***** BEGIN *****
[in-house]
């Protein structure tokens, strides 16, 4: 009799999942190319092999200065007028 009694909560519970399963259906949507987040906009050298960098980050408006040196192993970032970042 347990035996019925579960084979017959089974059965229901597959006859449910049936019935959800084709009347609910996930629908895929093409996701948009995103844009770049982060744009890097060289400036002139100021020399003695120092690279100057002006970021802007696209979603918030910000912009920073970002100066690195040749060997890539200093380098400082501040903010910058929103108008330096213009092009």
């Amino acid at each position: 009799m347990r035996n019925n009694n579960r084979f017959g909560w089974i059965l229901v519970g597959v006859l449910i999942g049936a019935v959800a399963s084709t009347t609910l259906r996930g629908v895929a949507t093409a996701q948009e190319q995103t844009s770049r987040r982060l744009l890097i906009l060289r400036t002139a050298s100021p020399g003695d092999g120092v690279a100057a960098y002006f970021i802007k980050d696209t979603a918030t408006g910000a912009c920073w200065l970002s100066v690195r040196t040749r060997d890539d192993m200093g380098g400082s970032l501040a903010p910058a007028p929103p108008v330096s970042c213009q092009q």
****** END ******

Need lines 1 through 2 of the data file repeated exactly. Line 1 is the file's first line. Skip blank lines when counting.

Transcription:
[in-house]
């Protein structure tokens, strides 16, 4: 009799999942190319092999200065007028 009694909560519970399963259906949507987040906009050298960098980050408006040196192993970032970042 347990035996019925579960084979017959089974059965229901597959006859449910049936019935959800084709009347609910996930629908895929093409996701948009995103844009770049982060744009890097060289400036002139100021020399003695120092690279100057002006970021802007696209979603918030910000912009920073970002100066690195040749060997890539200093380098400082501040903010910058929103108008330096213009092009």